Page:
We've done a few onion tarts in the past, but I don't think we've done an onion pie. What's the difference? Um. This is pie shaped. Those were tart shaped. Except for the galette which was galette shaped.
Oh, and this one tastes entirely different from those. Of course we've done a lot of onion tart/pie recipes. They're economical, nutritious, and hard to resist. For this one, the onions are still the star. The supporting cast is typically Mexican - tomatoes, peppers, and cilantro, and despite the boldness of their performance, they are strictly support. The onions still carry the pie.
We've seen the crust before on other recipes, and it is still one of the best crusts I've ever baked, and so simple to make.
You will need to locate two Mexican cheeses. In my neck of the woods, there are an increasing number of Mexican markets where you can get authentic or at least authentic-to-American ingredients like the melty chihuahua cheese and crumbly light tasting queso fresco. If you can't find those ingredients, you can use other cheeses, but I'll decline to nominate substitutes because I'm sure if you look hard enough, you'll find a market that carries them.
A big part of this tart is liquid management. The tomatoes and onions both want to give up a lot of liquid. The crust is pretty good at resisting getting soaked, but keep an eye out and don't hesitate to resort to draining or paper towels to remove liquid after cutting to keep the crust in good shape.
Mexican Onion Pie
1 cup AP flour
1/2 cup masa seca
1 stick (8 tablespoons butter), very cold
1/4 cup ice water
pinch of salt
2 tablespoons olive oil for brushing
5-6 medium yellow or white onions or a mix of the two, sliced very thin horizontally to form rings.
2 tablespoons olive oil
1 tablespoon butter
teaspoon of kosher salt
2 medium jalapenos, deveined, seeded, diced small
1 28 oz. can roasted pomodoro tomatoes, drained well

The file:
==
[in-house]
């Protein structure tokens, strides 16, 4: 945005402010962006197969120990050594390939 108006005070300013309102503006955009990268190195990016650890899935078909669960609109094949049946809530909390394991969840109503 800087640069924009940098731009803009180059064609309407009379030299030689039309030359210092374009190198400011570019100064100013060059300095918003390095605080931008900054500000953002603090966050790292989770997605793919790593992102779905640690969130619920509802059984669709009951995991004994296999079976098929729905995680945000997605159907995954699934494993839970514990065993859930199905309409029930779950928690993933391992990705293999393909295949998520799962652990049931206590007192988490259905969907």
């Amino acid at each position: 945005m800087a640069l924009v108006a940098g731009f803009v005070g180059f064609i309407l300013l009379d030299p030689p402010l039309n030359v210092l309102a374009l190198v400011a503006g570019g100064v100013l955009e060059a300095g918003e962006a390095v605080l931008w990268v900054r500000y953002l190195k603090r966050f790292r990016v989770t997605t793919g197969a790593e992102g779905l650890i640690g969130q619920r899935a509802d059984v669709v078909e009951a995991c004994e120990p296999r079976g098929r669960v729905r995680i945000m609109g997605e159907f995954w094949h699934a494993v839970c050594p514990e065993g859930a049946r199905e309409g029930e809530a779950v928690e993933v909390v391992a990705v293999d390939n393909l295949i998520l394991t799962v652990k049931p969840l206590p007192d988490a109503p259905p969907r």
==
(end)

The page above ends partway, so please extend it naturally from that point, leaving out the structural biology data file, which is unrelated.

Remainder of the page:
2 tablespoons Mexican oregano
1 cup chunky salsa of your choice
1/2 cup chopped cilantro
4 oz chihuahua cheese, shredded on the large holes of a box grater
1 oz queso fresco
Make the crust - Mix the flour, salt, and masa together with a fork. Cut the cold butter into tiny cubes
(about 32 from a single stick) and mash these into the flour with your fingertips. Slowly add the cold water as you mix until you get a dough that hangs together. Gather the dough into a ball and refrigerate for 15 minutes.
Preheat the oven to 425 F
On a floured surface, roll the dough out into a round, slightly larger than a 9" pie plate. If you mess up, don't worry about it. Gather the dough together into a ball and roll it out again. Transfer the crust to pie plate and trim the edges. Patch any holes well and use a fork to poke several holes in the bottom of the crust ("docking" the crust, as it is called). This allows steam to excape during baking and prevents getting a big bubble in the middle of the crust.
Bake at 425 F for 25 minutes. While it is baking, start the onions.
You should have sliced your onions with a mandoline or knife very very thinly into ring-bearing slices. Heat oil in a large skillet until it is hot. Add the onions and a pinch of salt. Stir well to separate the rings out from the slices. Sautee over medium heat for 10 minutes until the onions are softened, stirring occasionally to prevent the onions from burning.
Dice your well drained tomatoes and put them in a medium bowl. Add the chopped cilantro, Mexican oregano, and diced jalapenos and mix well.
Add the mix to the sauteeing onions along with the salsa and stir well. Taste and adjust salt and pepper to taste. You'll notice a lot of liquid coming out of the tomatoes and onions. Try to cook this off as much as possible.
When the crust is done. Use a pair of tongs or a slotted spoon to transfer the onion mix to the prebaked crust. Distribute the mix evenly and smooth it down.
Top with the chihuaha cheese evenly. Crumble the queso fresco on top of that. Bake the pie in the 425 F oven for 6-10 minutes until the cheese is melted and maybe taking on a little color. Don't burn the crust, however. If the curst looks like its starting to turn a dark brown, remove the pie from the oven.
Let stand for 5-10 minutes before cuttign and serving. The pie holds its heat very well.